Once my meat was properly sliced, and of generally equal sized pieces, I made my marinade. The marinade I like is a mix of several Asian style sauces I always keep in the fridge. Recipes vary greatly so feel free to add/subtract based on your tastes.
Pour the following into a flat-bottomed ceramic or glass pan/bowl so that when you place the meat everything will be swimming in the sauce. No diving!

1/4 cup soy sauce
1/3 cup teriyaki sauce
1/4 cup rice wine vinegar 
2 tablespoons worcestershire
3 tablespoons ponzu sauce (I swear, I could drink this stuff it's so good)
Juice of one lime
2 cups water (enough to cover the meat once added, add a little more if needed)
Few cranks of black pepper

Once I added the meat, I weighed it down with a plate and put in the refrigerator. Depending on the flavor you want, I recommend anywhere from a few hours to a day. I'll probably leave my in until the morning (I put it in the fridge around noon today).
To finish, drain the marinade, dry each piece of meat on a paper towel until the surfaces are dry and arrange them in a single layer in your dehydrator. I'll capture this when I do it tomorrow and provide an update. I'll include tips on the best dehydrator temperature and length of time, as well as how to know when it's done.

I can't wait to get my meat on!

Everything But The...Butter

Chocolate Chip Shortbread!

This is a literal "everything but the butter" recipe - our packaged baking mix will come with everything you need to make this delicious shortbread cookie, all you have to do is add 2 sticks of butter.

Here's the dry mix:

1 1/2 cups all-purpose flour
2/3 cup powdered sugar
1/4 teaspoon salt
1/2 cup chocolate chips

In a medium sized bowl, simply stir in a cup (2 sticks) of room temperature butter into the dry ingredients until it becomes a crumbly consistency with the butter fully incorporated.

Press the mixture (it will be more of a crumble, not a dough) into a 8" by 8" or 9" by 9" glass pan, using a piece of wax paper to help you push it down flat without it sticking to your fingers. You can also use the bottom of a plate or pot to help you get a super flat top.

Place the pan in a pre-heated 300 degree oven for one hour. Just leave it alone, no need to check on it and no need to open the door if you followed the directions.

After one hour, remove the shortbread from the oven and use a sharp knife to cut it into squares, allow to cool for 10-15 minutes before trying to remove the squares from the pan. The cooling allows them to solidify, reducing the potential to crack when you go to remove them.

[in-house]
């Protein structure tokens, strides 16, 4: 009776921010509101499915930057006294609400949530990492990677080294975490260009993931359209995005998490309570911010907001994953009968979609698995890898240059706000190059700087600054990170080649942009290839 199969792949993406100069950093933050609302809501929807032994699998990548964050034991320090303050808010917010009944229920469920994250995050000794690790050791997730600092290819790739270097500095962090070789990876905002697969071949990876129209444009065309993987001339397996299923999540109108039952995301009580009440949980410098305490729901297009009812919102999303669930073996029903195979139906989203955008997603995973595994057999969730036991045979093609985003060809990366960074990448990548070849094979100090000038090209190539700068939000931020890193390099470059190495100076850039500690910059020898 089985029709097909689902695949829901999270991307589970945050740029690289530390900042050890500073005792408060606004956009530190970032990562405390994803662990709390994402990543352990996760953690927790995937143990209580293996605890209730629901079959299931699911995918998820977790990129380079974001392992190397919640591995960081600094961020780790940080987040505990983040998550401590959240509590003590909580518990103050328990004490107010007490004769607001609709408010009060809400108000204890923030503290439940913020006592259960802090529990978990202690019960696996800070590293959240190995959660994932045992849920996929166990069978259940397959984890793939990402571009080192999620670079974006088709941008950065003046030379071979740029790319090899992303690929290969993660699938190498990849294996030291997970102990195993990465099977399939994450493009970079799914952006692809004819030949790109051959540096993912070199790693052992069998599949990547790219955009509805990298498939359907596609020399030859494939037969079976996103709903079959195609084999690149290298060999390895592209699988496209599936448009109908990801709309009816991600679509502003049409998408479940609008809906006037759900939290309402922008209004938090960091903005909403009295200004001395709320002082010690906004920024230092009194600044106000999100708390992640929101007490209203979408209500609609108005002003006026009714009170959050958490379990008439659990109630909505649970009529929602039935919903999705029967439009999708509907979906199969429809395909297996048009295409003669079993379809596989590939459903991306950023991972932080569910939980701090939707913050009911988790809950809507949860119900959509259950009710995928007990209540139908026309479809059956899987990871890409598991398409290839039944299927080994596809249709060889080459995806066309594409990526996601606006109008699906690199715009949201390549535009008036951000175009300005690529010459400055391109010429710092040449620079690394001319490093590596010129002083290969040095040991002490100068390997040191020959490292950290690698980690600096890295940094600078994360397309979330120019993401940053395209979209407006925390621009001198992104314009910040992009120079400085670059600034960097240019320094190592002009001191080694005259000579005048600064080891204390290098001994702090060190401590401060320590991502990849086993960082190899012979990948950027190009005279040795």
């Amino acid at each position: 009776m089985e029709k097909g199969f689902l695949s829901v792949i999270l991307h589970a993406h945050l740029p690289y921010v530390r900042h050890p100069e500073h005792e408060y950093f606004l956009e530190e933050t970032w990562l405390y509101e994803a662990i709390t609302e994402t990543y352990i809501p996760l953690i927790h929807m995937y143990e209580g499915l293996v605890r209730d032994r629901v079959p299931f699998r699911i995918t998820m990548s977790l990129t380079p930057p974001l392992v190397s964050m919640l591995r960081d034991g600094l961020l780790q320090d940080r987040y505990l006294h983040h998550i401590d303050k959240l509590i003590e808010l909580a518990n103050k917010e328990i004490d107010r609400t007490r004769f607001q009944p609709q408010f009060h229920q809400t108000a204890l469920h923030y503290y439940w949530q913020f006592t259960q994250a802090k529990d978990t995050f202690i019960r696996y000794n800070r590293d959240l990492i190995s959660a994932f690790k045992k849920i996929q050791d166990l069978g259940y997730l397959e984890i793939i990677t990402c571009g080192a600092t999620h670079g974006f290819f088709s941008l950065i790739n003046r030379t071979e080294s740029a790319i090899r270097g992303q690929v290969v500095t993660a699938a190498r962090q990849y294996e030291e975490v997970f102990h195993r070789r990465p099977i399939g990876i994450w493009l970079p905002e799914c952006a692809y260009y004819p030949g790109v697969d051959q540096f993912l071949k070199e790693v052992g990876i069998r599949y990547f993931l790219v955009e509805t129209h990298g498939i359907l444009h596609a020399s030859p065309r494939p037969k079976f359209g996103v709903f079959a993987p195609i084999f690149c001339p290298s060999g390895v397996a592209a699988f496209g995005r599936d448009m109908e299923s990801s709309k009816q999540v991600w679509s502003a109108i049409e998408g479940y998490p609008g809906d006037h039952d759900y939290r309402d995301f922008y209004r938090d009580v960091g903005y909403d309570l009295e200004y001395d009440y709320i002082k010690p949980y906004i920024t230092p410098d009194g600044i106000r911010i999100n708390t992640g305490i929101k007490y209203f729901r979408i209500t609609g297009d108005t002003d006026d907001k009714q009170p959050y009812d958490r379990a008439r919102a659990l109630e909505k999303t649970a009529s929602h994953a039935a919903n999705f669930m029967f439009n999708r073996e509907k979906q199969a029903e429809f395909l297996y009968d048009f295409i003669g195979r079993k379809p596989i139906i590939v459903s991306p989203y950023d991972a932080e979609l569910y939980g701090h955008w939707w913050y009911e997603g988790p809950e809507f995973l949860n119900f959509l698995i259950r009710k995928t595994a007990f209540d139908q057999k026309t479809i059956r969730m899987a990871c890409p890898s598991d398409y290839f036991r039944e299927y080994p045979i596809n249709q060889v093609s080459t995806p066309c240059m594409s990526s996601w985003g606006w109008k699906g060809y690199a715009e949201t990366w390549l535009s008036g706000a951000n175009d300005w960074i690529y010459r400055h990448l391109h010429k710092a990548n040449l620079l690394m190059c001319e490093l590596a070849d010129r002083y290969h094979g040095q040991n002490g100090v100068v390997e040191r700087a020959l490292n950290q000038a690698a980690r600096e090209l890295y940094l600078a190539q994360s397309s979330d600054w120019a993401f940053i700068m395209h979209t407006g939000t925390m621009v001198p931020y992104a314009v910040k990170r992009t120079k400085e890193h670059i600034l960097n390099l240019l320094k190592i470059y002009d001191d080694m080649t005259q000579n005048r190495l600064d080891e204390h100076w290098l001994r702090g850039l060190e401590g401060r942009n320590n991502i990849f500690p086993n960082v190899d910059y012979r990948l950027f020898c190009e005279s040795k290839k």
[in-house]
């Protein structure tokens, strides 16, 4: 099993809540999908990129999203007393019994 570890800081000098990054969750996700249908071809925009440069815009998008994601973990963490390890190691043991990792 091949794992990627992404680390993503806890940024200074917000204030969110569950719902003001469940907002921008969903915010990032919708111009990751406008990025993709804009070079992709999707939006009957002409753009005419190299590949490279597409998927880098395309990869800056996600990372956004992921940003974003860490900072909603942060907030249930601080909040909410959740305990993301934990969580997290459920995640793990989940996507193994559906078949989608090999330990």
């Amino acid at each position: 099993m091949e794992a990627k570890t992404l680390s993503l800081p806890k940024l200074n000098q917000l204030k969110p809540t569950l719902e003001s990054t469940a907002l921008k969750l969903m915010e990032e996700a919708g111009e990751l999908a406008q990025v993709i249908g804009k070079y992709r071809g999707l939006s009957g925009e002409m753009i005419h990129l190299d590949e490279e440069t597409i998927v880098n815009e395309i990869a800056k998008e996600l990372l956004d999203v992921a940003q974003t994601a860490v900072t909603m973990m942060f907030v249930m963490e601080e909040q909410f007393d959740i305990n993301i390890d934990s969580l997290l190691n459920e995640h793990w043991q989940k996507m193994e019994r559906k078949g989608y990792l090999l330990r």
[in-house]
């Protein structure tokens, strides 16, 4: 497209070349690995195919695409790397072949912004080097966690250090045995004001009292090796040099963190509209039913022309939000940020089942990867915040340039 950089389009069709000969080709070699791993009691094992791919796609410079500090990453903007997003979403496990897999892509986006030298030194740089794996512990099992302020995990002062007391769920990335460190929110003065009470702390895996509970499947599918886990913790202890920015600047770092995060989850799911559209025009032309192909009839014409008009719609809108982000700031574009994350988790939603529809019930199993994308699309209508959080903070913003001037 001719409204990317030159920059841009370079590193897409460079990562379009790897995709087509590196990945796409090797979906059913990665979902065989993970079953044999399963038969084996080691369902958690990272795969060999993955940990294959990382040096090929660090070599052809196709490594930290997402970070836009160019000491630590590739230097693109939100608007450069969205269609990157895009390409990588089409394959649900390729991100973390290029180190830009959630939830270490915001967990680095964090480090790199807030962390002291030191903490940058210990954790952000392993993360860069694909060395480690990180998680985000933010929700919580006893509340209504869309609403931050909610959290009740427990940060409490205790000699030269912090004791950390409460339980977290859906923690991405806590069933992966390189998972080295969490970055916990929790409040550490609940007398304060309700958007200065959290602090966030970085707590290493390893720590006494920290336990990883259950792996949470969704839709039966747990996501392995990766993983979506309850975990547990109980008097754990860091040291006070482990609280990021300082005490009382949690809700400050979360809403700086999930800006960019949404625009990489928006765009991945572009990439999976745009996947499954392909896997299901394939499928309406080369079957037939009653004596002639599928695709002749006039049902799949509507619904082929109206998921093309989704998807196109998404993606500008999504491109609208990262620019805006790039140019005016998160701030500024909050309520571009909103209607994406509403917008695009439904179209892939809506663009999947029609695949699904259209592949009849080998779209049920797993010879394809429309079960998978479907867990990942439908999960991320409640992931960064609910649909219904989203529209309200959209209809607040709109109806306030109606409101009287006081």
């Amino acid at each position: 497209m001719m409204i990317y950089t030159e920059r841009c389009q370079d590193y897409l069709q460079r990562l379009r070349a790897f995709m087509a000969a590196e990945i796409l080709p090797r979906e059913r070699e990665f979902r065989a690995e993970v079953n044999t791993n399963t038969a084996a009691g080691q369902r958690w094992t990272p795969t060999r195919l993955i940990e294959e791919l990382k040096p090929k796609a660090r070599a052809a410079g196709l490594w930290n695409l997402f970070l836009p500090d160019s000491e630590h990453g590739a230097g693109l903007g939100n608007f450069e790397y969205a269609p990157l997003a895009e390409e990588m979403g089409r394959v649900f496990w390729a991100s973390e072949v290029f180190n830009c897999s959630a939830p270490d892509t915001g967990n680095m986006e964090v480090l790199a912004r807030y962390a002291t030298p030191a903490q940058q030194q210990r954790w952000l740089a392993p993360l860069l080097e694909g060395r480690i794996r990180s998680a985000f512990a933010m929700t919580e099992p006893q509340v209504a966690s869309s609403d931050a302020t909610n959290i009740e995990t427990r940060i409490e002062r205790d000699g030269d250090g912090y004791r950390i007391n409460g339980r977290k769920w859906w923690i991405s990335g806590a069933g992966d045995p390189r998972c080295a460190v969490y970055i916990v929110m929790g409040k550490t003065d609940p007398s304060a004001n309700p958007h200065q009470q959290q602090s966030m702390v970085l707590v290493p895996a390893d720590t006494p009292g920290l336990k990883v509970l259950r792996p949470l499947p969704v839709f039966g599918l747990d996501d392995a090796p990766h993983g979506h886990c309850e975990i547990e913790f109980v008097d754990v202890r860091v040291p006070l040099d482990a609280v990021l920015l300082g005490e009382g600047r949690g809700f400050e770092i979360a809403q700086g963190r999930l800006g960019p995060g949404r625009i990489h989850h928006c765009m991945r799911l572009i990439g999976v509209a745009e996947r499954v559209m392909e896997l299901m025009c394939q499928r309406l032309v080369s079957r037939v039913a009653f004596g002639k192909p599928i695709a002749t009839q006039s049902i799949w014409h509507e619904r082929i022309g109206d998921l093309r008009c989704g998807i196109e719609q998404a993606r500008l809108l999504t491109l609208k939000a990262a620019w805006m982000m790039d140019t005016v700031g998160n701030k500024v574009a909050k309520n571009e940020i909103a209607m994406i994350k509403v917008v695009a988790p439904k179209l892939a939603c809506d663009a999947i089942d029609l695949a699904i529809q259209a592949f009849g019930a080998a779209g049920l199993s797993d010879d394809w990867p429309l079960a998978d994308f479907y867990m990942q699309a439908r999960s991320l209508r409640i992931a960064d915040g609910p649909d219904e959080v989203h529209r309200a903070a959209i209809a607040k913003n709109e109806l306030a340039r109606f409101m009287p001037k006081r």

Chocolate Chip Shortbread Cookies
A fun alternative to cutting the shortbread into squares is using a cookie cutter. Use a sharp edged metal cutter in a simple shape (intricate cutters features smaller angles which won't turn out as well due to the thickness of this recipe). Arrange on a platter and enjoy with a glass of eggnog, as I did last night!

Monday, December 13, 2010

Kitchen Gods

I think most chefs are a little superstitious. Maybe it's their lucky clogs, a favorite pan or a special way of folding their towel in their apron. I, not a restaurant chef, have my kitchen gods to help bring me good luck, and I want you to meet them! These little guys have grown over the years and been picked up from a variety of sources. They live on a shelf in the corner of my kitchen and make me smile whenever I ponder the absurdity of their close quarters.

From left to right:
  • Martian toy from the Japanese market, I bought this while I was in Little Tokyo with my friend Simon years ago.
  • Yellow car - I have no idea how this got here.
  • Green vase - bought this at a store my home town over a weekend during college, it's followed me from home to office back to home and kitchen for five years. I like that it's green.
  • Space man toy - I found this little guy on the beach before I went to a great dinner in Dana point this summer. 
  • Fisherman statue - picked this up at a thrift store I think. He spoke to me.
  • Red radish - when I declared I was decorating my kitchen in red a few years ago, my mother went all out in finding me everything in red, even down to the smallest red radish figurine.
I like to think that all of these odd little creatures help me out when I'm in the kitchen and (hopefully) not burning anything along the way. 

What do your kitchen gods look like?

Scallion Pancakes

One thing I've never seen in "mix" form is scallion pancakes. You've probably had these delightful, fluffy and flavorful pancakes at a Chinese restaurant or maybe at Korean BBQ along with the plethora of salads. These heavier-than-a-crepe pancakes are so easy to make and great with a dash of soy, ponzu or even teriyaki sauce.